Raising your lamb into a meat-producing machine: Step 1 – Let your lamb eat your grass, all day, every day. He says the ewes are … Katahdin Hair Sheep originated in Maine in the 1970’s after Michael Piel began experimenting with hair sheep from the Caribbean. Katahdin sheep are perfect for people who want to raise easy-care livestock, says Jim Morgan, breed secretary for the Katahdin Hair Sheep International (KHSI). They are a sturdy breed that thrives even on poor to mid-quality pasture. Mostly grass and forage fed.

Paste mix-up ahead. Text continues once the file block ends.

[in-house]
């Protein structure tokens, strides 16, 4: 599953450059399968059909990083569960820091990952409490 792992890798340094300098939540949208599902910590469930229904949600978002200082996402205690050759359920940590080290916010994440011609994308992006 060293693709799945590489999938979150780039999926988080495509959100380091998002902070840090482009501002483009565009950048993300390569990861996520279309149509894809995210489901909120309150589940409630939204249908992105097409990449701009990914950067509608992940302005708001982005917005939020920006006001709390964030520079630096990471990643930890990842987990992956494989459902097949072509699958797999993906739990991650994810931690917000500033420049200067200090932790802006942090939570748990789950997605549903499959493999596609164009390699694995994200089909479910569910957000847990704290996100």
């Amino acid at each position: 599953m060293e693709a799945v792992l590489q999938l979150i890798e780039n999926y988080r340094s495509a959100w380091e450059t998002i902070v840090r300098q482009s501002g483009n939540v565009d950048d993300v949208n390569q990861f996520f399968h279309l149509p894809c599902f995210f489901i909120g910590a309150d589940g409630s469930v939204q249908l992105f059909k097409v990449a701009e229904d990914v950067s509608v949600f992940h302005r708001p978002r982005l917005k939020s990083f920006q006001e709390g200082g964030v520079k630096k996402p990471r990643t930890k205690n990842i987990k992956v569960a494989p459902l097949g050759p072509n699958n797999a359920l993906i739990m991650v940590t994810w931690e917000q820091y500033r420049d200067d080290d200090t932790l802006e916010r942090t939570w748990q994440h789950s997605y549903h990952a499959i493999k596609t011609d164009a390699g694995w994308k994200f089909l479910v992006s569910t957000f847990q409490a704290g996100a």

Sometimes those raising sheep for meat won’t even consider milking them, the same goes for those raising sheep for milk, some won’t consider them … They are medium sized and efficient, bred for utility and for production in a variety of management systems. Ewe Lamb Right Farm strives to raise wholesome & healthy Katahdin hair sheep & lambs. Ranch and Rural Living Magazine states they do well on small farms and don't require shearing. Katahdin’s are hardy and low maintenance. Step 2 – Provide water and a mineral licking block. Consider a breed such as the Dorper for ease of lambing and general hardiness. He and his wife raise Katahdins near Fayetteville, Arkansas. Another added bonus of raising Katahdin sheep for milk, is raising them for their true purpose which is meat. Seriously, that is it! They do not produce a fleece and therefore do not require shearing. Katahdins are hardy, adaptable, low maintenance sheep that produce superior lamb crops and lean, meaty carcasses. Quite docile and easy to handle, they adapt well to rotating pasture systems. Our commercial and registered flocks consist of Katahdin hair sheep, all registered with NSIP. Step 3 – That’s it. Other hair sheep breeds include the St. Croix, the Barbados Blackbelly, and the American Katahdin, which produces lean meat lambs. Our sires are Katahdins with NSIP EBVs.